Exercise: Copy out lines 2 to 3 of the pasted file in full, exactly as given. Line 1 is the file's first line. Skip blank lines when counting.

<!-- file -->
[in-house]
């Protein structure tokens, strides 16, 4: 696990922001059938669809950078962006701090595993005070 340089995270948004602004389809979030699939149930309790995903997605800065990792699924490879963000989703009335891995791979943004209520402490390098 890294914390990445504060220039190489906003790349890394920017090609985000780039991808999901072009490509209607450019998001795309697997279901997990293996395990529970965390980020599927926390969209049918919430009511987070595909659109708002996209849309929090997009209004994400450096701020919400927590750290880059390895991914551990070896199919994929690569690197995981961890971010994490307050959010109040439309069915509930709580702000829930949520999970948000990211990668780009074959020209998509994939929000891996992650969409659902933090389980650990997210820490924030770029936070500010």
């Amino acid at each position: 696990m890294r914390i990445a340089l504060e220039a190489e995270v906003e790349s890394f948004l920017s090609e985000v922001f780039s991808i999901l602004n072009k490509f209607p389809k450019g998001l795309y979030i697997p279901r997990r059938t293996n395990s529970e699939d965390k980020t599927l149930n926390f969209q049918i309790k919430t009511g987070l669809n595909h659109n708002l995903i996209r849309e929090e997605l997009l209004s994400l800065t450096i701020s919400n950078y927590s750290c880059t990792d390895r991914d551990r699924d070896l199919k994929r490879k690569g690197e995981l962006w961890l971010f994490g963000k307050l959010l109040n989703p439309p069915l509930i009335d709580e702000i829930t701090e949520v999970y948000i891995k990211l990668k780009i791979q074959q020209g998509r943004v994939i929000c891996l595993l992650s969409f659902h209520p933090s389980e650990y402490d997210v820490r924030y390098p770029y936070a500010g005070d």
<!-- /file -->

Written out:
């Protein structure tokens, strides 16, 4: 696990922001059938669809950078962006701090595993005070 340089995270948004602004389809979030699939149930309790995903997605800065990792699924490879963000989703009335891995791979943004209520402490390098 890294914390990445504060220039190489906003790349890394920017090609985000780039991808999901072009490509209607450019998001795309697997279901997990293996395990529970965390980020599927926390969209049918919430009511987070595909659109708002996209849309929090997009209004994400450096701020919400927590750290880059390895991914551990070896199919994929690569690197995981961890971010994490307050959010109040439309069915509930709580702000829930949520999970948000990211990668780009074959020209998509994939929000891996992650969409659902933090389980650990997210820490924030770029936070500010």
């Amino acid at each position: 696990m890294r914390i990445a340089l504060e220039a190489e995270v906003e790349s890394f948004l920017s090609e985000v922001f780039s991808i999901l602004n072009k490509f209607p389809k450019g998001l795309y979030i697997p279901r997990r059938t293996n395990s529970e699939d965390k980020t599927l149930n926390f969209q049918i309790k919430t009511g987070l669809n595909h659109n708002l995903i996209r849309e929090e997605l997009l209004s994400l800065t450096i701020s919400n950078y927590s750290c880059t990792d390895r991914d551990r699924d070896l199919k994929r490879k690569g690197e995981l962006w961890l971010f994490g963000k307050l959010l109040n989703p439309p069915l509930i009335d709580e702000i829930t701090e949520v999970y948000i891995k990211l990668k780009i791979q074959q020209g998509r943004v994939i929000c891996l595993l992650s969409f659902h209520p933090s389980e650990y402490d997210v820490r924030y390098p770029y936070a500010g005070d």